In another embodiment, a computer readable medium for managing a peer of a peer-to-peer network to search for an available resource is provided. The computer readable medium for managing the peer includes program code for organizing peers of the peer-to-peer network in a hierarchical structure based upon locality of the peers; program code for receiving a request for the available resource at a parent, wherein the request is received as a request bit string; program code for accessing an aggregate availability bit string associated with the parent, wherein the aggregate availability bit string represents an aggregate of resources available at all children of the parent; program code for performing a logical operation with bits of the request bit string and bits of the aggregate availability bit string to determine if one or more children of the parent are able to provide the requested resource; program code for identifying a child with available resource that is closest to the peer requesting resource when more than one child of the parent is able to provide the available resource, the child with available resource is able to fulfill the resource request of the peer.
Other aspects of the invention will become apparent from the following detailed description, taken in conjunction with the accompanying drawings, illustrating by way of example the principles of the invention.
The present invention will be readily understood by the following detailed description in conjunction with the accompanying drawings, and like reference numerals designate like structural elements.
The following embodiments describe a method and apparatus for identifying an available resource in a decentralized network. As used herein, resources can include any physical component of a peer that is connected to the peer-to-peer (P2P) network. Exemplary physical components include processors, co-processors, storage devices, memory, swap space, radio receivers, radio telescopes, image capture devices such as cameras, printers, display devices, security devices, and media-specific devices such as digital video disc (DVD) drives and CD drives. Thus, any physical component is possible, as long as a first peer connected to the P2P network can take command and control of the physical component of a second peer in the P2P network. It will be obvious, however, to one skilled in the art, that the present invention may be practiced without some or all of these specific details. In other instances, well known process operations have not been described in detail in order not to unnecessarily obscure the present invention.
Peer-to-peer networks are decentralized computing systems such that each peer has roughly equivalent capabilities with any other peer. In some exemplary embodiments, a peer can include any computing device, such as a desktop-class computer, a server-class computer, a mobile device, a game machine, and a game console. However, in other embodiments, the peer can be a computing device that is capable of establishing communication with another computing device, as long as the computing devices are connected to the P2P network.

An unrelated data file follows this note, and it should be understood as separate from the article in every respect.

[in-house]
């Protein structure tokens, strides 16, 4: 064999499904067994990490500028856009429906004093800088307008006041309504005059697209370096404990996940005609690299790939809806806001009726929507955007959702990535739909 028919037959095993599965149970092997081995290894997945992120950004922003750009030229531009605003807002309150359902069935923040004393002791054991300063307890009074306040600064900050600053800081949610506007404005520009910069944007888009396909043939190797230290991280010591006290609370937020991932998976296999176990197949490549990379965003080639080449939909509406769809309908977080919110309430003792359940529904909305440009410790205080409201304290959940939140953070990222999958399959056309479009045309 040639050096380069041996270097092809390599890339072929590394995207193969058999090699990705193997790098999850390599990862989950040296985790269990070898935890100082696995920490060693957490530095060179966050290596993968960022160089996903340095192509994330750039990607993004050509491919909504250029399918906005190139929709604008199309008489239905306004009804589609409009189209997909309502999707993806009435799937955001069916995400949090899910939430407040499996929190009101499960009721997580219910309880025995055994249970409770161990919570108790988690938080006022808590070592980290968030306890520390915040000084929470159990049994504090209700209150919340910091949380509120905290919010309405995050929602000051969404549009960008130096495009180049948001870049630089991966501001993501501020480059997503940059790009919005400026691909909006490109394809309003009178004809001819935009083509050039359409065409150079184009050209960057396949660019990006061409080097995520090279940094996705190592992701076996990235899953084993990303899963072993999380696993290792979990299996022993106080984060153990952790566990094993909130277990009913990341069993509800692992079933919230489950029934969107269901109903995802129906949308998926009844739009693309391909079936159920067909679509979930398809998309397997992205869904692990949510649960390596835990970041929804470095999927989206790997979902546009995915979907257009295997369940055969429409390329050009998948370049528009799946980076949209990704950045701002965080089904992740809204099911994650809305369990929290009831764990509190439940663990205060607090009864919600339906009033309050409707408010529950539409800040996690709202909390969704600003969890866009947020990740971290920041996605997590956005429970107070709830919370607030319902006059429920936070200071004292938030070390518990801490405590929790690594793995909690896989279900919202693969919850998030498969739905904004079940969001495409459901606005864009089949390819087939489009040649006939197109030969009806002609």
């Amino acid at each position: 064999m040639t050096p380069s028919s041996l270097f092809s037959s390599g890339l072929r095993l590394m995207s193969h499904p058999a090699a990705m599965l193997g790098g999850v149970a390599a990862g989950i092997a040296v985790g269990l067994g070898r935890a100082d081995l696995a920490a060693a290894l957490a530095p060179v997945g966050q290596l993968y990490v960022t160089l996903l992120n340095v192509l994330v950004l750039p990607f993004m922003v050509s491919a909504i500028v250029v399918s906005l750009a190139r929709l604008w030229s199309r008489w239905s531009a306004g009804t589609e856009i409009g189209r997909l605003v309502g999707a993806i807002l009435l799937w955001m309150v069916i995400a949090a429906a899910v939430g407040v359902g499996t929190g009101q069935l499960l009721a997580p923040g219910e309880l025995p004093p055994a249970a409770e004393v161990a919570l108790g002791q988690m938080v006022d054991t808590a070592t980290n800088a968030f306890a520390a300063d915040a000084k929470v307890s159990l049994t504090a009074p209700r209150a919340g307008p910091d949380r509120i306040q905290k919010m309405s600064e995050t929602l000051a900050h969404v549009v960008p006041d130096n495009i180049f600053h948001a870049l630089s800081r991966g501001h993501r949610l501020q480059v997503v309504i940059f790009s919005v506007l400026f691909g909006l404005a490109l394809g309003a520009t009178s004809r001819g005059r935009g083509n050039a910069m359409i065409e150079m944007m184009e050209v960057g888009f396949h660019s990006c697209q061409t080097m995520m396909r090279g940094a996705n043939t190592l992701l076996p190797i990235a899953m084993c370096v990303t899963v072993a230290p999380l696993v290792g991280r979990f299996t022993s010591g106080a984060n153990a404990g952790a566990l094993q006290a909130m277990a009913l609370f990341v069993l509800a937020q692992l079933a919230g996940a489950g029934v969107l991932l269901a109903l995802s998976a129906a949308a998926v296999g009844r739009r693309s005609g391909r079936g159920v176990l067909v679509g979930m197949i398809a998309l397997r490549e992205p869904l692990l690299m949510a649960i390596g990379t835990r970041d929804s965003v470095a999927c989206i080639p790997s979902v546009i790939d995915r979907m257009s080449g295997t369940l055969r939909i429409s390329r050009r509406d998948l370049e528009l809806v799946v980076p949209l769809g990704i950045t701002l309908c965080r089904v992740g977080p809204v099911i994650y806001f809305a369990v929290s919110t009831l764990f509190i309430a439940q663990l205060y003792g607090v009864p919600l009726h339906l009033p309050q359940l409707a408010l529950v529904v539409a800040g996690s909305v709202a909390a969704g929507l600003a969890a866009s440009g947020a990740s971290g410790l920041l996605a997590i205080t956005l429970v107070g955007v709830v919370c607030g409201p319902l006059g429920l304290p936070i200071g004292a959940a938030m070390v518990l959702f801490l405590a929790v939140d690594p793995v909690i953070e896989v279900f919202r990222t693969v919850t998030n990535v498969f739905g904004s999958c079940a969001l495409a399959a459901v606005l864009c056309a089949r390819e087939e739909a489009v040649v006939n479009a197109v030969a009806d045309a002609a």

In contrast with centralized computing systems, such as client/server environments, any peer in the P2P network can interact directly with any other peer in the P2P network. Thus, in the P2P network, a first peer is not a “server” for a second peer that is a “client” for applications and devices located on the server. Moreover, P2P networks can have many configurations. For example,
For example, when fourth peer 190 accesses the DVD recorder of first peer 160, first peer 160 interfaces with fourth peer 230 to provide command and control of the DVD recorder to fourth peer 190. The interface can be any suitable graphics interface. Exemplary embodiments can include a web browser, a terminal screen, and a graphics user interface (GUI). Additionally, the interface can be any mechanism, e.g., an application programming interface (API), that permits fourth peer 190 to take command and control of the DVD recorder of first peer 160, as long as the peers are connected in the P2P network. In order to access the resource of first peer 160, the first peer publishes the resource on the P2P network with some or all of the other peers.
To identify the resources of a particular peer, such as first peer 160, the first peer publishes the resource. In one exemplary embodiment, first peer 160 publishes second resource 164 on the P2P network. Specifically, first peer 160 transmits message 172 to publish the second resource to second peer 170. After publication, any peer on the P2P network, such as third peer 180 and fourth peer 190, can access second resource 164 by identifying the peer that manages second resource 164. This identification process is described in more detail below. Because first peer 160 published second resource 164 to second peer 170, the second peer identifies first peer 160 as managing the second resource 164. Subsequently, third peer 170 and fourth peer 180 only need to send a request for second resource 164 to the peers on the P2P network to find out which peer manages second resource 164.
The fixed set of bits represented in